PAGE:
It’s cold. Too cold. I’m tired. I’m hungry, but all I have to eat are the packages of beef jerky I pilfered from a frozen corpse earlier. I can no longer feel my feet. It’s dark, the only light coming from the starry sky and the Northern Lights overhead. Stumbling back towards a wayward cabin I found earlier, I hear the sound of a wolf howling. Frantically, I search around me for the glint of the creature’s eyes.
Before I even realize it, I’m being mauled by the beast, its sharp teeth ripping into the layers of winter clothing I just repaired. I’m able to kill the thing, but not before I’m bleeding pretty badly. I search my pack, but to my dismay I don’t see antiseptic. I bandage the wound so I don’t die from blood loss and walk back into the cabin. Seeing the bed, I lay down for a few hours to rest a recover.
A while later I’m on my last leg, the wound from the wolf festering thanks to my inability to find anything to dress my wound properly. Eventually I succumb to the disease and The Long Dark finally takes me.
This is but a taste of one of my many playthroughs of Hinterland Games’ Survival-Sandbox game, The Long Dark. Currently in Early Access on Steam, you are a survivor of a geomagnetic cataclysm that causes your plane to crash in the Great White North with nothing more than a few supplies and clothes on your back. With a full day and night cycle, hazards are around every corner.
When I first booted up and launched The Long Dark, I was at first taken in by the visuals. The beauty that Hinterland has portrayed through their unique art style left me breathless. The game looks as though you are traversing through a painting. I was brought back to reality when a message on the right hand side of my screen showed me that I was freezing. I stumbled upon a small shack and took cover in there, warming a bit, though I was still at a loss as to what to do next. Since the story mode isn’t available with the alpha, the game is a true sandbox — you are dropped in and left completely up to your own devices. Pressing the TAB key lets you take stock of your situation. It shows the temperature, the time, your condition as well as gives you a few options such as “Harvest,” which has you gather usable firewood, as well as the ability to lay down a firepit.
The game monitors your Fatigue, Cold, Hunger and Thirst. Also measured are your calories as well as calories burned by the hour. This really makes eating a priority, as everything you do burns calories, just like in real life. Want to sleep? You can, but it will burn calories. Running? Sure, but have an energy bar waiting. Thirst is also important, and the game provides you with some great ways to satiate that yearning. When you have a fire you can melt snow and then boil the liquid to make it drinkable (that as my mistake). You can also find water bottles and soda throughout the world, as well as food lying in packages.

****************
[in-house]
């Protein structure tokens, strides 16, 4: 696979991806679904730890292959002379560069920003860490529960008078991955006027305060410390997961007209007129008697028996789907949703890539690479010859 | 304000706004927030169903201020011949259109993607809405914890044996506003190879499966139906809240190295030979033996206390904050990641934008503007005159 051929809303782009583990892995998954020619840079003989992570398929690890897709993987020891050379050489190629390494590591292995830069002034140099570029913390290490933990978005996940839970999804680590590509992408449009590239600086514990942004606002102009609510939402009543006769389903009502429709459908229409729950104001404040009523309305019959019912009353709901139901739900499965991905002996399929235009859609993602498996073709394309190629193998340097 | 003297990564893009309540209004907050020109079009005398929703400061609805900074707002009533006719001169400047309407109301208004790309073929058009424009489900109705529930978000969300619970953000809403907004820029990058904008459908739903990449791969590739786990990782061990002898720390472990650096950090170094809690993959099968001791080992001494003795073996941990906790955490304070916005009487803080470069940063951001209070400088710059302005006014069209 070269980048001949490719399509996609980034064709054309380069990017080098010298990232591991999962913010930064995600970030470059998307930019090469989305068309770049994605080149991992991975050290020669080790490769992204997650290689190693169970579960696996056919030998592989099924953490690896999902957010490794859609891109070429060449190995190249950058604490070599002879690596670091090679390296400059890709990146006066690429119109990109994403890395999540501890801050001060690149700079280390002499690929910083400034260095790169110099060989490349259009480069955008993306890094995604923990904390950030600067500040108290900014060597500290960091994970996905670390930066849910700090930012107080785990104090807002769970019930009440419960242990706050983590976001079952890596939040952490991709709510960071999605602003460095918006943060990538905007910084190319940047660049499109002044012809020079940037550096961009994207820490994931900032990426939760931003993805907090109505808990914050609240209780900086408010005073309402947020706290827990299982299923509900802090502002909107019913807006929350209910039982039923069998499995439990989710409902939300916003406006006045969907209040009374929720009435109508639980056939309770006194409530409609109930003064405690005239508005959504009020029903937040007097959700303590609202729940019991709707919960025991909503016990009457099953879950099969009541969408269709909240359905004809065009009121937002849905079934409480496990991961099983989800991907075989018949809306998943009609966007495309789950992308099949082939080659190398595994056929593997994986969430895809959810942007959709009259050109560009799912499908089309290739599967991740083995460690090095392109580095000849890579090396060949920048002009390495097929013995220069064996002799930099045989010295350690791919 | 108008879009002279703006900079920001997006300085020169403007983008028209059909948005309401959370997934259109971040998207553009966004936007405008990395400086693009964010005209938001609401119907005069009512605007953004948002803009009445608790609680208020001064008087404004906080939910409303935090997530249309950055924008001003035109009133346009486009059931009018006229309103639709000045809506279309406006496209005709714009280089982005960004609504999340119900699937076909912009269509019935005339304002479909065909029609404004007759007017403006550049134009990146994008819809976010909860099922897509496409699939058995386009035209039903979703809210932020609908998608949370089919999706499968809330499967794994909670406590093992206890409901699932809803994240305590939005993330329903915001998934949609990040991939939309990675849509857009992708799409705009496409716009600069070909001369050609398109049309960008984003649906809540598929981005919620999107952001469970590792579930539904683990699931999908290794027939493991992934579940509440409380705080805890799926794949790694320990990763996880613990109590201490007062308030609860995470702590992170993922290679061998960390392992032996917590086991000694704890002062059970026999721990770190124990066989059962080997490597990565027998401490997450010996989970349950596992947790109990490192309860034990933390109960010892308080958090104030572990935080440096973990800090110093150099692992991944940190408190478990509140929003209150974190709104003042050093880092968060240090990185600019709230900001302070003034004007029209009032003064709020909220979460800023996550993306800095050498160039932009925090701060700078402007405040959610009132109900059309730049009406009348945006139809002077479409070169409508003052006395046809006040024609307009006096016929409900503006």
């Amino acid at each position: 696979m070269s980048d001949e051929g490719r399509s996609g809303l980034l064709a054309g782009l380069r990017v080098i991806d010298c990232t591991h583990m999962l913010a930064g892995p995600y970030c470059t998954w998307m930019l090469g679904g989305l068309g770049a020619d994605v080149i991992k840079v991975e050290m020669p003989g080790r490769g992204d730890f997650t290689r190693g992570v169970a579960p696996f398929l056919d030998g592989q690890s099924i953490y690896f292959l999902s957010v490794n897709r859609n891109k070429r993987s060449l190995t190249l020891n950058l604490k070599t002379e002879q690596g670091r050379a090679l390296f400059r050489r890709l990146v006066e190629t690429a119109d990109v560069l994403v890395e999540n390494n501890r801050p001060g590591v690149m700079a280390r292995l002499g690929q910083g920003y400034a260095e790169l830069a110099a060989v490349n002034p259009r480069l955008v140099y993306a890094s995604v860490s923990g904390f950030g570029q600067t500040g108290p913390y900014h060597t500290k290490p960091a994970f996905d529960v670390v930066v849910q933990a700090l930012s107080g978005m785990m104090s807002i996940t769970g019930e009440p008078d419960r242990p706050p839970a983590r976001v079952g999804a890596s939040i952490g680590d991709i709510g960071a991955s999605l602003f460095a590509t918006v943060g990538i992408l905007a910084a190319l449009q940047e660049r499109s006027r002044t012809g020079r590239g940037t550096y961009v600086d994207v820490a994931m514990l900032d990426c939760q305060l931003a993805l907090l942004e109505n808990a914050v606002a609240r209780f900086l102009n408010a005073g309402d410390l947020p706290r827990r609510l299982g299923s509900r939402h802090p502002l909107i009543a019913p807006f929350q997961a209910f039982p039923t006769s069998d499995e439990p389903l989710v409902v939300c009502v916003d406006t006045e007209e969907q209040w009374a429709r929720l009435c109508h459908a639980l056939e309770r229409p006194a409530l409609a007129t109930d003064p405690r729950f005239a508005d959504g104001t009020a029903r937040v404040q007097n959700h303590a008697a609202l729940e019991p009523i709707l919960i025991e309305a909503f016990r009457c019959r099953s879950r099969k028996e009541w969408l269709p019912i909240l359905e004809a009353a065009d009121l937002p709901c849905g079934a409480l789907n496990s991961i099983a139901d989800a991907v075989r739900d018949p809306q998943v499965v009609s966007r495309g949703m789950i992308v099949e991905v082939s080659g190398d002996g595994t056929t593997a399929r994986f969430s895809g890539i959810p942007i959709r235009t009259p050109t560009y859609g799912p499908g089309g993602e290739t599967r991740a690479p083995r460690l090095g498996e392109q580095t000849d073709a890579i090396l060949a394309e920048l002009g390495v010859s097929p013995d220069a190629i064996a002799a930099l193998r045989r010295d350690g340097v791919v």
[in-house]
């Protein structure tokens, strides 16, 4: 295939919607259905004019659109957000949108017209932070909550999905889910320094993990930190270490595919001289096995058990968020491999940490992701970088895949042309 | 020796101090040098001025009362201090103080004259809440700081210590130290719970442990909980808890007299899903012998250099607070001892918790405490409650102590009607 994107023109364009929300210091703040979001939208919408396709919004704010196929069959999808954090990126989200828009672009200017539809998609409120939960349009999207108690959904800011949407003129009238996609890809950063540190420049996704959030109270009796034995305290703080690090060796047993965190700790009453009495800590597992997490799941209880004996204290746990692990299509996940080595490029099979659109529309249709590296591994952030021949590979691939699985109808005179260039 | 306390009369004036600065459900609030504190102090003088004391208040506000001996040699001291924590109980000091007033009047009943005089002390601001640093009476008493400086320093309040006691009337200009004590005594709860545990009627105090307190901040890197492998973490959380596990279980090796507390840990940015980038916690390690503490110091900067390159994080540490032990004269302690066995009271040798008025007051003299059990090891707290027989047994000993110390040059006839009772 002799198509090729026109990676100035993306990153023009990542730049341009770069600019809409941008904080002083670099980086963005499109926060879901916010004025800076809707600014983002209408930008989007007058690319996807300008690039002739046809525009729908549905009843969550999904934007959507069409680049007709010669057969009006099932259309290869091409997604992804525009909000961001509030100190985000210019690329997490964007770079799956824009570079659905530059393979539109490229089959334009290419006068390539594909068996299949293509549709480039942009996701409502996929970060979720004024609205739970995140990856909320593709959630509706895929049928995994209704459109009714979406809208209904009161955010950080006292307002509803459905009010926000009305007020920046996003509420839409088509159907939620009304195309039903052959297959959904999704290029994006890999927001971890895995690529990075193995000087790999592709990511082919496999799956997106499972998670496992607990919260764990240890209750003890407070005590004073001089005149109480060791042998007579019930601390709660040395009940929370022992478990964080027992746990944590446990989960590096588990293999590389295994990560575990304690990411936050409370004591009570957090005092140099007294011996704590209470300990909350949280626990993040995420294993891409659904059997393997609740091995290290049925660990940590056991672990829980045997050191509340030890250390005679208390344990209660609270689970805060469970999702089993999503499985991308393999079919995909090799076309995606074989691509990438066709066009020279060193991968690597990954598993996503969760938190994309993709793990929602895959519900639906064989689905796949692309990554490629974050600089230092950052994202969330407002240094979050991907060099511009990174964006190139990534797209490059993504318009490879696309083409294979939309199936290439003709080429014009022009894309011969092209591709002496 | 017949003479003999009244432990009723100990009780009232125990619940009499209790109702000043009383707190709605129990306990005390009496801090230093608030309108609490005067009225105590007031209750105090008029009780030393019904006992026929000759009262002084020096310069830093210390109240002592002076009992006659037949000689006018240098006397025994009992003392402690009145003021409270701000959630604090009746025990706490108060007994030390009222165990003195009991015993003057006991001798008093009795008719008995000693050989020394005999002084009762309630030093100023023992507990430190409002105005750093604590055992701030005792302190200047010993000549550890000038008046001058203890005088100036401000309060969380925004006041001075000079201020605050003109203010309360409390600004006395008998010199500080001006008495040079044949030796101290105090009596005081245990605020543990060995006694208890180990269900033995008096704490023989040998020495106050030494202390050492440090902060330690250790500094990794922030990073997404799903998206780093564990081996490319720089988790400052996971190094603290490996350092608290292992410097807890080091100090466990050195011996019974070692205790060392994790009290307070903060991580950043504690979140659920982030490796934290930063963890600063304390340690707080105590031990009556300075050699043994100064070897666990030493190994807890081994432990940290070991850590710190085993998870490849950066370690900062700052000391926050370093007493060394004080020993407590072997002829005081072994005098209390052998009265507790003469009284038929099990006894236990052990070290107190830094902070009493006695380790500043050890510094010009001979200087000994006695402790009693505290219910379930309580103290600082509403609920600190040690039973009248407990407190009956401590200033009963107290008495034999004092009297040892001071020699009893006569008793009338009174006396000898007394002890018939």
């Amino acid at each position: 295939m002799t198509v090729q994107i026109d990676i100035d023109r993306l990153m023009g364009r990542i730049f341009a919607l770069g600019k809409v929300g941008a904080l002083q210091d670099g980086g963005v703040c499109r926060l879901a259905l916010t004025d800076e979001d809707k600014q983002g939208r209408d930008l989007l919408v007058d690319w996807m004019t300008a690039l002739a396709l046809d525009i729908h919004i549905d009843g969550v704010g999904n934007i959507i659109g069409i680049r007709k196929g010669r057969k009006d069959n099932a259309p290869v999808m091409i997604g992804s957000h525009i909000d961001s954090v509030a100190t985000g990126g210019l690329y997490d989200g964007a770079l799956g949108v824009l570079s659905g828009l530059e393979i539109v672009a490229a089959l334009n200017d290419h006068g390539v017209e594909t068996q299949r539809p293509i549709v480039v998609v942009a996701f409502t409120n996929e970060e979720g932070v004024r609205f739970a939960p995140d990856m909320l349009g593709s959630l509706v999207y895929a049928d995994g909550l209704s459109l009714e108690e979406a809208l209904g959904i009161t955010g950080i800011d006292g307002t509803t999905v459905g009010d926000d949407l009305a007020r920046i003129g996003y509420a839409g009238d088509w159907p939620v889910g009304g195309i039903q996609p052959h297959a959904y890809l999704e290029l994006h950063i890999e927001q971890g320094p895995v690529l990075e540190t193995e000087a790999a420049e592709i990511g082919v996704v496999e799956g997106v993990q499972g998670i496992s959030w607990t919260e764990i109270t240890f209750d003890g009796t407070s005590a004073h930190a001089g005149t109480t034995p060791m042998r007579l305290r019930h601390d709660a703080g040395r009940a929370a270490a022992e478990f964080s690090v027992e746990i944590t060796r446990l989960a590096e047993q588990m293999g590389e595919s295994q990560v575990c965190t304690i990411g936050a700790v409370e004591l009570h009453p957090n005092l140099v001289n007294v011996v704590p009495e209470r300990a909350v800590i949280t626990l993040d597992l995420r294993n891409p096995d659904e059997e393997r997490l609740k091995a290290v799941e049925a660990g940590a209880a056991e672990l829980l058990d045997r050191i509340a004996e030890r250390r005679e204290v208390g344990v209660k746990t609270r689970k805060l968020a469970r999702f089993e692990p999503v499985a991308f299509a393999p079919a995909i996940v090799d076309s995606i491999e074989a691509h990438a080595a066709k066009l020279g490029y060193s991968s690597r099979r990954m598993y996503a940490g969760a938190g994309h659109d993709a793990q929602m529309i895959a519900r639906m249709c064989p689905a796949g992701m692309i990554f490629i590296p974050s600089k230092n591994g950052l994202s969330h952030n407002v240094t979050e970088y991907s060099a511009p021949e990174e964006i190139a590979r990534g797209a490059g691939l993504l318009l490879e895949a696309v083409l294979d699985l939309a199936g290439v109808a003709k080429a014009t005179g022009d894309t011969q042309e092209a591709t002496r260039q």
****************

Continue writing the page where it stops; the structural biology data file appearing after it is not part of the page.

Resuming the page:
Your major food source may come from the occasional MRE (Meal Ready-to-Eat) found in a cabin, but the wildlife also gives you a great source of food. If you don’t have a rifle (which I never had, but I’ve had the ammo), you might get luck and find a carcass in the snow. You might be even luckier and find it fresh and not frozen. Without tools, a frozen carcass is almost impossible to gather meat, gut and hide from. Almost.
The game rewards common sense. I found a carcass in the snow and was lamenting the fact I had no food, was low on calories and I had not the tools to harvest the meat. I thought about what I would do in that situation in real life, and immediately built a fire right next to the body. Within an hour (in-game time) the carcass had thawed halfway and I was able to harvest a few slabs of deer meat for food. The fire went out and it was frozen again within a few minutes. That kind of interaction with the environment really immersed me into the game, however, and I was celebrating like I used to on High-Adventure campouts as a Boy Scout back in High School.
The lonely lake is full of surprises, ones that are all worth exploring. I have played the map about ten times (my longest playthrough lasting about 14 in-game days. I died due to a wolf’s bite on that one as well) and not once started in the same area. I have stumbled upon familiar landmarks, but each game feels fresh as each playthrough presents its own level of challenges. One might place you into the wild with a massive blizzard obscuring your view and causing freezing temps to come on faster. Another may give you a clear morning, only to turn into a light, pleasant snowfall. I’ve also been placed in the middle of the forest close to nightfall, and while the Aurora Borealis is beautifully represented in game, the howl of wolves does take away its normal luster and appeal.
For a game that is still in early access, The Long Dark certainly has all the elements of a great game as it is stands now. With the addition of the story mode and some features in game that are currently missing, Hinterland will undoubtedly have carved a niche all their own in the survival genre. While other games today pit you against zombies, Hinterland has pitted you against The North, and yourself. If you can slay the elements and stay out of your own way, how long will you survive?
You can pick up The Long Dark on Steam here.